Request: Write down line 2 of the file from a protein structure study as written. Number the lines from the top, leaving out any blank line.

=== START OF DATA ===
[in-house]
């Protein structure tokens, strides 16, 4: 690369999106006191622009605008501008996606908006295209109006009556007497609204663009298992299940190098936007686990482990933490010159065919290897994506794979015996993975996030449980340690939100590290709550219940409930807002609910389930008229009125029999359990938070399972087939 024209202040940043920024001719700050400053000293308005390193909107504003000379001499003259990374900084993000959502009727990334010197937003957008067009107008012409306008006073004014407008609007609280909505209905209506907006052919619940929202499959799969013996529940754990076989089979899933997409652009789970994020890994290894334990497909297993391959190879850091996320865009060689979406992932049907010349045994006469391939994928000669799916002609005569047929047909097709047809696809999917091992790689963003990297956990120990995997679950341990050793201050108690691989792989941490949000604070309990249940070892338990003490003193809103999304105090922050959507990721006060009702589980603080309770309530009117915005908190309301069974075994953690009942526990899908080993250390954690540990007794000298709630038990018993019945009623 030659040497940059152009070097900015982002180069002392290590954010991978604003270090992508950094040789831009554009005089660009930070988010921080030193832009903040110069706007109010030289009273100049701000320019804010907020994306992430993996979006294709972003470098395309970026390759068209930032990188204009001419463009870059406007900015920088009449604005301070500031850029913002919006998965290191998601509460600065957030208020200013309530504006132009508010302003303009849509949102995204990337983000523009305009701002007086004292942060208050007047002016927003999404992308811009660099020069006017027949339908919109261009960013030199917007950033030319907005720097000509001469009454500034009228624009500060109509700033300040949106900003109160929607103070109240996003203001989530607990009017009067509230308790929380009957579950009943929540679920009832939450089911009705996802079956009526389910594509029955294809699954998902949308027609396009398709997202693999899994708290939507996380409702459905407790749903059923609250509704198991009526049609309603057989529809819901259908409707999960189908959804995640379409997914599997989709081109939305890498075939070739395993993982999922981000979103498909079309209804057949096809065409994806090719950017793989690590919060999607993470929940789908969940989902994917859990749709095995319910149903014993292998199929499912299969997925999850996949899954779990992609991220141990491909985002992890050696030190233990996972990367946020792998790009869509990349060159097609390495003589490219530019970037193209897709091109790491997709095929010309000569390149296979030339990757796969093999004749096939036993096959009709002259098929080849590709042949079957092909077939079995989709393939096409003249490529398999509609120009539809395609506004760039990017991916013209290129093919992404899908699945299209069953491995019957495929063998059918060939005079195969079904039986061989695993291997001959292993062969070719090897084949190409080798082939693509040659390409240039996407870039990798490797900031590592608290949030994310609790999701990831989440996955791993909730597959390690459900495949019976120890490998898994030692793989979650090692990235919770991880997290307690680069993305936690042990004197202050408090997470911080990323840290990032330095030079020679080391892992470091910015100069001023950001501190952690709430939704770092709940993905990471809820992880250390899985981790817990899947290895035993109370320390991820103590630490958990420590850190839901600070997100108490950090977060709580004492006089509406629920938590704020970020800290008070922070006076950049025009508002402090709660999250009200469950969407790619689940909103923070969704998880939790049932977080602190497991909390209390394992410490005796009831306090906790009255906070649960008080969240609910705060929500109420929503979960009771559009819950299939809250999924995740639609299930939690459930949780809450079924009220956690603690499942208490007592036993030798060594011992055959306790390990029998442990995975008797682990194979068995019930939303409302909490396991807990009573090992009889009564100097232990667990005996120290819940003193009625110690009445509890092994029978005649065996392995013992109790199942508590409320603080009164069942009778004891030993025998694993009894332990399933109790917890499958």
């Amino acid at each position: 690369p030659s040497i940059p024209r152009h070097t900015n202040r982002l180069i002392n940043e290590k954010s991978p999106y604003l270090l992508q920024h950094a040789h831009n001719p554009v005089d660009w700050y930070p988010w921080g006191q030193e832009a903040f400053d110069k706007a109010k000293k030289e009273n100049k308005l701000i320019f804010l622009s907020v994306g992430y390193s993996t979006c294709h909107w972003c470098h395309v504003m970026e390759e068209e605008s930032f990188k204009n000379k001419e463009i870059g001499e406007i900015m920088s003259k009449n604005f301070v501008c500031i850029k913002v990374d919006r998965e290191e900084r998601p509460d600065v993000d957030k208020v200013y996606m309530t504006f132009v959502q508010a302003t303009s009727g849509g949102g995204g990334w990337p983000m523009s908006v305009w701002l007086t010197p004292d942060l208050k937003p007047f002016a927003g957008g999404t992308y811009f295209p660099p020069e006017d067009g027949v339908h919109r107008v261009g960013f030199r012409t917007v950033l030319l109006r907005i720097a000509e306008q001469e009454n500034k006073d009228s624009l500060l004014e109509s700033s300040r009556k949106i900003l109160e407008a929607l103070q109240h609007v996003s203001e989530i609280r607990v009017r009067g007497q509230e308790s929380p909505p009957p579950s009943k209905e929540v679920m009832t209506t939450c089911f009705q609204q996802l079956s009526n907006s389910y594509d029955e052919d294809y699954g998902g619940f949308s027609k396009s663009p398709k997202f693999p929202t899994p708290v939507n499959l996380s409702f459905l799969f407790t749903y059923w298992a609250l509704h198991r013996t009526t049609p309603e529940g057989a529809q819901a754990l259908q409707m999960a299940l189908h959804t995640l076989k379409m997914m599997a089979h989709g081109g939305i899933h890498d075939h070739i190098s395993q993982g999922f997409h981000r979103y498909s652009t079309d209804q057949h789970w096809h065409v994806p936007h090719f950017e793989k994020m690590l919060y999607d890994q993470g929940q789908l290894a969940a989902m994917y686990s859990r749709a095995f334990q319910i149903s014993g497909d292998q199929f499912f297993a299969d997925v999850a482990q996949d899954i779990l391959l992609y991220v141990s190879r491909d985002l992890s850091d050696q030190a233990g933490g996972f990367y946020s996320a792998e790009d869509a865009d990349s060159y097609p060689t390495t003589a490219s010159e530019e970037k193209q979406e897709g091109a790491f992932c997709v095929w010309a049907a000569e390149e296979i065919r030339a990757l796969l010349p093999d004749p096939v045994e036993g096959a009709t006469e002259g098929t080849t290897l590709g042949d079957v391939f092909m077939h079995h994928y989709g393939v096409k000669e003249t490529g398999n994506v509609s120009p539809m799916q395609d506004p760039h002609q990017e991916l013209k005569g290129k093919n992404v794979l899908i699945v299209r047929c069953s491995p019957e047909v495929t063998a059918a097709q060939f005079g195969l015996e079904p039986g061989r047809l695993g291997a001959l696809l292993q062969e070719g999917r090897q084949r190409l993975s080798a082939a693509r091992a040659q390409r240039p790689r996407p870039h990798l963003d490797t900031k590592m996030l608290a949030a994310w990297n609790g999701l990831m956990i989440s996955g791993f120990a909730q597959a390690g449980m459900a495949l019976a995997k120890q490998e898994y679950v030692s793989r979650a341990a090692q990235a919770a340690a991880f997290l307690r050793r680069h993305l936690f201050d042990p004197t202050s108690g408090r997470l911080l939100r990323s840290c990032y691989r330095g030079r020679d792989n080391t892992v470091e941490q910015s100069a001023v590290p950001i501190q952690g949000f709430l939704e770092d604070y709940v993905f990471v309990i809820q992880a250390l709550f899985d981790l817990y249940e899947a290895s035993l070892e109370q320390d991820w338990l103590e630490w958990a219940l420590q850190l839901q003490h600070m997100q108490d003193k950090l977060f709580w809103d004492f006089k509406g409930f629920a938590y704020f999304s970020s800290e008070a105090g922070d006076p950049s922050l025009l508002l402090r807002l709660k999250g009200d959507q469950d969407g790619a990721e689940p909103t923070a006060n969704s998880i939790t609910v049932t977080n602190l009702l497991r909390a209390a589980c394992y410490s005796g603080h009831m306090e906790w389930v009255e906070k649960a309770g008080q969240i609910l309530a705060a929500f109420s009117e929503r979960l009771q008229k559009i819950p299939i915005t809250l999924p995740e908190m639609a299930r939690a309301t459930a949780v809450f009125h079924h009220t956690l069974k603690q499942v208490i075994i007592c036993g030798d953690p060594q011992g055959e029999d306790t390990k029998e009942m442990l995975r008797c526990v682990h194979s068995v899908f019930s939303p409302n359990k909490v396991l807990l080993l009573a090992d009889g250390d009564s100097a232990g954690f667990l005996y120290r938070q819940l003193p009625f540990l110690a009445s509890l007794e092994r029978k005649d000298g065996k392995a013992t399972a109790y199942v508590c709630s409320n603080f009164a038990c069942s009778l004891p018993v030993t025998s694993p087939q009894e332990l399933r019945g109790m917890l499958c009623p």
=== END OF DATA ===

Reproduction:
């Protein structure tokens, strides 16, 4: 690369999106006191622009605008501008996606908006295209109006009556007497609204663009298992299940190098936007686990482990933490010159065919290897994506794979015996993975996030449980340690939100590290709550219940409930807002609910389930008229009125029999359990938070399972087939 024209202040940043920024001719700050400053000293308005390193909107504003000379001499003259990374900084993000959502009727990334010197937003957008067009107008012409306008006073004014407008609007609280909505209905209506907006052919619940929202499959799969013996529940754990076989089979899933997409652009789970994020890994290894334990497909297993391959190879850091996320865009060689979406992932049907010349045994006469391939994928000669799916002609005569047929047909097709047809696809999917091992790689963003990297956990120990995997679950341990050793201050108690691989792989941490949000604070309990249940070892338990003490003193809103999304105090922050959507990721006060009702589980603080309770309530009117915005908190309301069974075994953690009942526990899908080993250390954690540990007794000298709630038990018993019945009623 030659040497940059152009070097900015982002180069002392290590954010991978604003270090992508950094040789831009554009005089660009930070988010921080030193832009903040110069706007109010030289009273100049701000320019804010907020994306992430993996979006294709972003470098395309970026390759068209930032990188204009001419463009870059406007900015920088009449604005301070500031850029913002919006998965290191998601509460600065957030208020200013309530504006132009508010302003303009849509949102995204990337983000523009305009701002007086004292942060208050007047002016927003999404992308811009660099020069006017027949339908919109261009960013030199917007950033030319907005720097000509001469009454500034009228624009500060109509700033300040949106900003109160929607103070109240996003203001989530607990009017009067509230308790929380009957579950009943929540679920009832939450089911009705996802079956009526389910594509029955294809699954998902949308027609396009398709997202693999899994708290939507996380409702459905407790749903059923609250509704198991009526049609309603057989529809819901259908409707999960189908959804995640379409997914599997989709081109939305890498075939070739395993993982999922981000979103498909079309209804057949096809065409994806090719950017793989690590919060999607993470929940789908969940989902994917859990749709095995319910149903014993292998199929499912299969997925999850996949899954779990992609991220141990491909985002992890050696030190233990996972990367946020792998790009869509990349060159097609390495003589490219530019970037193209897709091109790491997709095929010309000569390149296979030339990757796969093999004749096939036993096959009709002259098929080849590709042949079957092909077939079995989709393939096409003249490529398999509609120009539809395609506004760039990017991916013209290129093919992404899908699945299209069953491995019957495929063998059918060939005079195969079904039986061989695993291997001959292993062969070719090897084949190409080798082939693509040659390409240039996407870039990798490797900031590592608290949030994310609790999701990831989440996955791993909730597959390690459900495949019976120890490998898994030692793989979650090692990235919770991880997290307690680069993305936690042990004197202050408090997470911080990323840290990032330095030079020679080391892992470091910015100069001023950001501190952690709430939704770092709940993905990471809820992880250390899985981790817990899947290895035993109370320390991820103590630490958990420590850190839901600070997100108490950090977060709580004492006089509406629920938590704020970020800290008070922070006076950049025009508002402090709660999250009200469950969407790619689940909103923070969704998880939790049932977080602190497991909390209390394992410490005796009831306090906790009255906070649960008080969240609910705060929500109420929503979960009771559009819950299939809250999924995740639609299930939690459930949780809450079924009220956690603690499942208490007592036993030798060594011992055959306790390990029998442990995975008797682990194979068995019930939303409302909490396991807990009573090992009889009564100097232990667990005996120290819940003193009625110690009445509890092994029978005649065996392995013992109790199942508590409320603080009164069942009778004891030993025998694993009894332990399933109790917890499958």